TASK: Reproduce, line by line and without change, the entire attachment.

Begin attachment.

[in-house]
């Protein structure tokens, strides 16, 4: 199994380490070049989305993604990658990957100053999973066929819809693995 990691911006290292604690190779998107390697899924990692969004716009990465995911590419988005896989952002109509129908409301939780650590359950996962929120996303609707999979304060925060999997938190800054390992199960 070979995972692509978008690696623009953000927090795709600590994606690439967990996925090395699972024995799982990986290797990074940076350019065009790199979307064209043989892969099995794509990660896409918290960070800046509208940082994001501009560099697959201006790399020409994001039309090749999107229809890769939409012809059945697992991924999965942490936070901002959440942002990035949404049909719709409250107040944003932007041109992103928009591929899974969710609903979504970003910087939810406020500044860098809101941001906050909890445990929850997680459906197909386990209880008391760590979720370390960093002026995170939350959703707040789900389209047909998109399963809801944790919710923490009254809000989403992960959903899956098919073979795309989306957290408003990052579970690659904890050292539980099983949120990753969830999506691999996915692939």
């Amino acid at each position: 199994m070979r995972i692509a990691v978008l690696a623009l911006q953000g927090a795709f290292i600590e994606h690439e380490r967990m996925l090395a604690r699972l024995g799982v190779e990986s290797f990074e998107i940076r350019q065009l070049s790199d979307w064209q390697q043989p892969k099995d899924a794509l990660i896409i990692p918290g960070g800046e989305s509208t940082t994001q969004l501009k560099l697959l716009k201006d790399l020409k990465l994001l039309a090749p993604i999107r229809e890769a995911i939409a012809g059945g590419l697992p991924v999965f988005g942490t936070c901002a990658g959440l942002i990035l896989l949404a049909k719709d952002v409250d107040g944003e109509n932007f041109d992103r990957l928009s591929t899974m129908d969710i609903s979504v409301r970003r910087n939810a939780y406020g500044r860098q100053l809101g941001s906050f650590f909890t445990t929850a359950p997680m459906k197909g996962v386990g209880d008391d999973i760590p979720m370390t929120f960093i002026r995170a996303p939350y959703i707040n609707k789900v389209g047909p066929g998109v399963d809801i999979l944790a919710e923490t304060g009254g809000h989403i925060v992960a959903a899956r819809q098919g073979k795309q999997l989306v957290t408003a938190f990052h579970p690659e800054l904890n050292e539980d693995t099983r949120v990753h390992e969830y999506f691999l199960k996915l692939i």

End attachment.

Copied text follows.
[in-house]
């Protein structure tokens, strides 16, 4: 199994380490070049989305993604990658990957100053999973066929819809693995 990691911006290292604690190779998107390697899924990692969004716009990465995911590419988005896989952002109509129908409301939780650590359950996962929120996303609707999979304060925060999997938190800054390992199960 070979995972692509978008690696623009953000927090795709600590994606690439967990996925090395699972024995799982990986290797990074940076350019065009790199979307064209043989892969099995794509990660896409918290960070800046509208940082994001501009560099697959201006790399020409994001039309090749999107229809890769939409012809059945697992991924999965942490936070901002959440942002990035949404049909719709409250107040944003932007041109992103928009591929899974969710609903979504970003910087939810406020500044860098809101941001906050909890445990929850997680459906197909386990209880008391760590979720370390960093002026995170939350959703707040789900389209047909998109399963809801944790919710923490009254809000989403992960959903899956098919073979795309989306957290408003990052579970690659904890050292539980099983949120990753969830999506691999996915692939």
């Amino acid at each position: 199994m070979r995972i692509a990691v978008l690696a623009l911006q953000g927090a795709f290292i600590e994606h690439e380490r967990m996925l090395a604690r699972l024995g799982v190779e990986s290797f990074e998107i940076r350019q065009l070049s790199d979307w064209q390697q043989p892969k099995d899924a794509l990660i896409i990692p918290g960070g800046e989305s509208t940082t994001q969004l501009k560099l697959l716009k201006d790399l020409k990465l994001l039309a090749p993604i999107r229809e890769a995911i939409a012809g059945g590419l697992p991924v999965f988005g942490t936070c901002a990658g959440l942002i990035l896989l949404a049909k719709d952002v409250d107040g944003e109509n932007f041109d992103r990957l928009s591929t899974m129908d969710i609903s979504v409301r970003r910087n939810a939780y406020g500044r860098q100053l809101g941001s906050f650590f909890t445990t929850a359950p997680m459906k197909g996962v386990g209880d008391d999973i760590p979720m370390t929120f960093i002026r995170a996303p939350y959703i707040n609707k789900v389209g047909p066929g998109v399963d809801i999979l944790a919710e923490t304060g009254g809000h989403i925060v992960a959903a899956r819809q098919g073979k795309q999997l989306v957290t408003a938190f990052h579970p690659e800054l904890n050292e539980d693995t099983r949120v990753h390992e969830y999506f691999l199960k996915l692939i």